An Alberta man whose wife, Elizabeth Sovis, was killed last July in a horrific cycling accident, has launched a petition calling on the B.C. government to keep its promise to build the Trans Canada Trail and will be in Grand Forks tomorrow at City Park.
He is asking for an Action Plan to ensure the Trail’s BC section is completed – as promised – by July 1, 2017, in time for Canada’s 150th anniversary celebrations. And he wants immediate action on those parts of the Trail that lie on dangerous highways near Malahat, Nanaimo River, Coquihalla Canyon, Summerland, Cranbrook, Fernie and Sparwood.
Edmund Aunger’s wife was killed on Prince Edward Island, on the first day of their planned cycling holiday in that province, but he says that the accident could have occurred just as easily in British Columbia.
“We did most of our cycling in BC. My wife was extremely safety conscious and, whenever possible, refused to ride in the same lane as motor vehicles. That’s why we always travelled on the Trans Canada Trail.”
“Unfortunately, there are many impassable and incomplete sections, and we were frequently forced to leave the greenway and ride on some very scary roads and highways.”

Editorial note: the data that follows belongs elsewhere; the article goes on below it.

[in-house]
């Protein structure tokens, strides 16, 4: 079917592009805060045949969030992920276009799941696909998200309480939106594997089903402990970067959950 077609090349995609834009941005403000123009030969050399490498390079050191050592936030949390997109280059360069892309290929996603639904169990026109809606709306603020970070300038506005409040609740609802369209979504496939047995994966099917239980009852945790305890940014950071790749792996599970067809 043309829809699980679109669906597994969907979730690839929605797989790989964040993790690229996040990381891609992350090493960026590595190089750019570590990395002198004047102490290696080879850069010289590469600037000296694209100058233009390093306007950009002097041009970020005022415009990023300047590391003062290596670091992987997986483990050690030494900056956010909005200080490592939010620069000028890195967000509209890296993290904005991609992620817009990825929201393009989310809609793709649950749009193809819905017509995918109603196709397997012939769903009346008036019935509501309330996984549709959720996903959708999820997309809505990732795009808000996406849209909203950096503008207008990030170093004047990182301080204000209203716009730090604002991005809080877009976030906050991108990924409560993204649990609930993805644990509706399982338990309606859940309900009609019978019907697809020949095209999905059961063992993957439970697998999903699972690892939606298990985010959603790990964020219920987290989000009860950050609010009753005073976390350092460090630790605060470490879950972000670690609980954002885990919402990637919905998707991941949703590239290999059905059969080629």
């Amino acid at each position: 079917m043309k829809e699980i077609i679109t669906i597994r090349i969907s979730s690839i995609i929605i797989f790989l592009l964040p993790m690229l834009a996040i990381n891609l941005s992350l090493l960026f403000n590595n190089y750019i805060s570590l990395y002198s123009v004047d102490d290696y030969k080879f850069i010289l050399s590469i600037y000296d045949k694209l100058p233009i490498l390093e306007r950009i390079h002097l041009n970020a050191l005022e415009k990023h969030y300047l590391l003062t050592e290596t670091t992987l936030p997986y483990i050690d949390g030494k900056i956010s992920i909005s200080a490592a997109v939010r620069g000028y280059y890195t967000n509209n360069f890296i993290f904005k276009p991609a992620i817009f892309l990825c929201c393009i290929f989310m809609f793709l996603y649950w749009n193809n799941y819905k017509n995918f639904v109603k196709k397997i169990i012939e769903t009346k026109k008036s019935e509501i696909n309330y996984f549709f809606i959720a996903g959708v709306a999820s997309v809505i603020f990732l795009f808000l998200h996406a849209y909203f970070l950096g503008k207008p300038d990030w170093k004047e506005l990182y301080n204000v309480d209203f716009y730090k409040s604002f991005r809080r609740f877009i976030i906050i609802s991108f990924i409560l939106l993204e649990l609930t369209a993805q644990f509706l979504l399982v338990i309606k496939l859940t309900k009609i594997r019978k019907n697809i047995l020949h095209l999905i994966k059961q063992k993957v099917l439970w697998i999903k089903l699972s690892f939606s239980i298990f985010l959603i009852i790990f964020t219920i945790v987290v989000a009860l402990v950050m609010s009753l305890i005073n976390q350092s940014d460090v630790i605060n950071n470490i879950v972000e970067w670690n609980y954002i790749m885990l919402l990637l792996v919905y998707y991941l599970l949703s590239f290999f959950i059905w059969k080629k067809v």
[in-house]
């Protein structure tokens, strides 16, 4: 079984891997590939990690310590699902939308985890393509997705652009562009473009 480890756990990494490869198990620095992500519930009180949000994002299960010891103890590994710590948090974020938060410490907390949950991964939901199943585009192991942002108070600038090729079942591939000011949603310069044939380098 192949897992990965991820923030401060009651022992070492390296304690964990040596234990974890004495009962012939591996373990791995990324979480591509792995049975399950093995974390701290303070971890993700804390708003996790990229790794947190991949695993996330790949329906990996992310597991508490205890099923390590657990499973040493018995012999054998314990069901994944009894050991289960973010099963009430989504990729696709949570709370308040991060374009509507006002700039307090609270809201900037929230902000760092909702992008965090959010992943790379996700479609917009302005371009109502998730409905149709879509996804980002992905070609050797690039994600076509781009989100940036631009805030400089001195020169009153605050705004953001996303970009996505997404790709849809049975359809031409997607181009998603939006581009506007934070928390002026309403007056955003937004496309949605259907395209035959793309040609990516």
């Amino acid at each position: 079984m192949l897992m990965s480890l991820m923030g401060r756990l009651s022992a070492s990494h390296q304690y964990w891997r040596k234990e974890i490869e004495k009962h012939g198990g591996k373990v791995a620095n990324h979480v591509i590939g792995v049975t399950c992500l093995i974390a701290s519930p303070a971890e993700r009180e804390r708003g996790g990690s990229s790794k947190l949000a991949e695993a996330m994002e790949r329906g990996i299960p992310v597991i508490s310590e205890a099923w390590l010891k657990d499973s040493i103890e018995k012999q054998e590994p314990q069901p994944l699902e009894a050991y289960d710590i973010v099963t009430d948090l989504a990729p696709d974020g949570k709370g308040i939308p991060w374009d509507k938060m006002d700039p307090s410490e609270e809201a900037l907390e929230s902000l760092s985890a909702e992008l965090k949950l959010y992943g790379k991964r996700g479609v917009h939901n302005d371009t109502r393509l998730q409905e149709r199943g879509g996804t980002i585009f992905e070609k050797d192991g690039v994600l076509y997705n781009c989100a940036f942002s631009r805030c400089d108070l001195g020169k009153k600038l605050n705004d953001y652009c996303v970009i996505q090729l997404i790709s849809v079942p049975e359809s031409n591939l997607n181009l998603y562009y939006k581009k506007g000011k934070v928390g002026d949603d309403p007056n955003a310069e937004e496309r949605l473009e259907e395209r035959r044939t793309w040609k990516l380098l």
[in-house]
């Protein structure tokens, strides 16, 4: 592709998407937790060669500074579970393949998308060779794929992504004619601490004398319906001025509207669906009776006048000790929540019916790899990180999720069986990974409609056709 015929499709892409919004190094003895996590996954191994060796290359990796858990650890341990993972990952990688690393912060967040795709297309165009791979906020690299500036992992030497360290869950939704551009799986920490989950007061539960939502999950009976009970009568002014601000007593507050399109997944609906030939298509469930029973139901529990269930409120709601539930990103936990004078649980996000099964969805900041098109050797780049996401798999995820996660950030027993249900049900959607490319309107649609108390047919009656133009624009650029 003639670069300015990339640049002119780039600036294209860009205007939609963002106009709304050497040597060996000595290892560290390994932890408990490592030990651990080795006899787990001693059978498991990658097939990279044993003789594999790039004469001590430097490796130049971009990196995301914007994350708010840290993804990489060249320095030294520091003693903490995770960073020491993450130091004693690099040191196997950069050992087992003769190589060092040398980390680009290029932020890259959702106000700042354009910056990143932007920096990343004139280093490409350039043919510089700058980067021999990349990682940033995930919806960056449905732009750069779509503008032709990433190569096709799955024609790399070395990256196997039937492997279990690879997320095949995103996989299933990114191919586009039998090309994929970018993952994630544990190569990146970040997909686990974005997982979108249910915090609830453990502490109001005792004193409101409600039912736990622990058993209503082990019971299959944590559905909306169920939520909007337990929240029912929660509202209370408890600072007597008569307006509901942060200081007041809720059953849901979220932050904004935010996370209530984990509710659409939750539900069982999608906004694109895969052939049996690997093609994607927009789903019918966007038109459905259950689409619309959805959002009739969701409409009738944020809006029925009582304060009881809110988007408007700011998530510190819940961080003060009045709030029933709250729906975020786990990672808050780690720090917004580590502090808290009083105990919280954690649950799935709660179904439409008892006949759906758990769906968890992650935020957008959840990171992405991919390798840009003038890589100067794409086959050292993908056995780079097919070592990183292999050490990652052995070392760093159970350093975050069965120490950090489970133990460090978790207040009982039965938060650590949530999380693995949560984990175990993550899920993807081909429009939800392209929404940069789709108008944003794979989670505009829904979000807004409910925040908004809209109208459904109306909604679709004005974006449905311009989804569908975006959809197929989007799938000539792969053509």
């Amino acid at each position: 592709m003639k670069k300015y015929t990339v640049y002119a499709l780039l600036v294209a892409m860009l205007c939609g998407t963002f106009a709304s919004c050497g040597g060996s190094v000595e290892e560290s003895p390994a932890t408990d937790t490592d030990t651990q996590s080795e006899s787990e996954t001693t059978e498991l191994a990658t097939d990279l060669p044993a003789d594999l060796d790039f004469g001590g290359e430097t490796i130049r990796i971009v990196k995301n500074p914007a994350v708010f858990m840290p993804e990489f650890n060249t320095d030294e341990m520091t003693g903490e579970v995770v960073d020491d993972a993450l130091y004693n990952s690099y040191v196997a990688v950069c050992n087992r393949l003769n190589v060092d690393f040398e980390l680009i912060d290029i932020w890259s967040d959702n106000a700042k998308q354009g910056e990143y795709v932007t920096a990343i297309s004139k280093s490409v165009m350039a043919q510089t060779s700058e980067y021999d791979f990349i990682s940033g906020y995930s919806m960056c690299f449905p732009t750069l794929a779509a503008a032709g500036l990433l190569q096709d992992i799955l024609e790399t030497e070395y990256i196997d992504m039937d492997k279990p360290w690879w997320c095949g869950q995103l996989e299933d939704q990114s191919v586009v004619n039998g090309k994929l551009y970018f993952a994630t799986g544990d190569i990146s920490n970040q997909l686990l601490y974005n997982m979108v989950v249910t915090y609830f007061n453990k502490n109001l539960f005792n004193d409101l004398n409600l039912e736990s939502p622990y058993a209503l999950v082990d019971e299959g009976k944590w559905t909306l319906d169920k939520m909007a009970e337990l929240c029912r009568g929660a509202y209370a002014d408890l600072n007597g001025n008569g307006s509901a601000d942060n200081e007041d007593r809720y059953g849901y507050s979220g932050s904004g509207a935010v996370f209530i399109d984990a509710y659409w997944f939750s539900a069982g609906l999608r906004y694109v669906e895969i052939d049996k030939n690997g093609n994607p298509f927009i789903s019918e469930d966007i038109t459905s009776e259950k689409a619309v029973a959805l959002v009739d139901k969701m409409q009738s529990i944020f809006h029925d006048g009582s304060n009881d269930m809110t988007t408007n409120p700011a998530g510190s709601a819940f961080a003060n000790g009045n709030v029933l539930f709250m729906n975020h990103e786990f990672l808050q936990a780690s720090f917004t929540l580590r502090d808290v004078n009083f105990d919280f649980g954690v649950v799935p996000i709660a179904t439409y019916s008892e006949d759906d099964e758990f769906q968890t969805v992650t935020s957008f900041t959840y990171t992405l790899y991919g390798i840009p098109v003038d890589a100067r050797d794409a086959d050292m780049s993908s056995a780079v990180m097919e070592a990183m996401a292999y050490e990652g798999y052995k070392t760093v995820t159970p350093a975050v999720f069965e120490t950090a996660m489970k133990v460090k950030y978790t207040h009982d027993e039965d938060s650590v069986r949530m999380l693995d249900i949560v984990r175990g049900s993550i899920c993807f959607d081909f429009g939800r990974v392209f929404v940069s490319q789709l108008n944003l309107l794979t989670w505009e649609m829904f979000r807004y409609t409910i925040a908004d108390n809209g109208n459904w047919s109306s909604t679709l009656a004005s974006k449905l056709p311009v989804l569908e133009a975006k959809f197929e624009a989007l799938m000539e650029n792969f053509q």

“In 2005, for example, when we were cycling on Vancouver Island – and diligently following the official BC Trail guide – we suddenly found ourselves pedalling down a treacherous section of the Malhat Highway. It was an utterly terrifying experience, trying to dodge the road debris, with a rock cliff on our right and high-speed traffic on our left.”
“After a few similar experiences in subsequent years, Elizabeth decided that she would spend her retirement years promoting the Trans Canada Trail. She wanted to see it finished, but she also wanted it to be accessible and passable and safe. A Trail that could be used safely by everyone, regardless of their age or ability.”
“Elizabeth worked as speech-language pathologist and she planned to take her retirement on July 1, 2013.”
“I am taking up her cause.”
“I will be cycling the Trans Canada Trail from Victoria to Charlottetown, in five stages, beginning in July 2013 and finishing in July 2017. I hope to promote the Trail by increasing awareness, rallying support and raising funds.”
“I kicked off my ride in Victoria on Canada Day by reading my petition at the BC Legislature to about 30 supporters, mainly family and friends. Since that time, more than 600 people have signed the petition, and I hope that these numbers will increase dramatically as I cross the province.”
“On Tuesday, July 23, about 4 pm, I will be at the Trans Canada Trail Pavilion in the Grand Forks City Park on 5th Street, where I will give a short talk about the Trail, my petition and my cross-Canada journey. Afterwards, I will continue my ride along the Columbia & Western Railway Trail to Christina Lake.”
Detailed Information on the “Ride the Trail for Elizabeth” campaign is posted at www.ridethetrail.ca.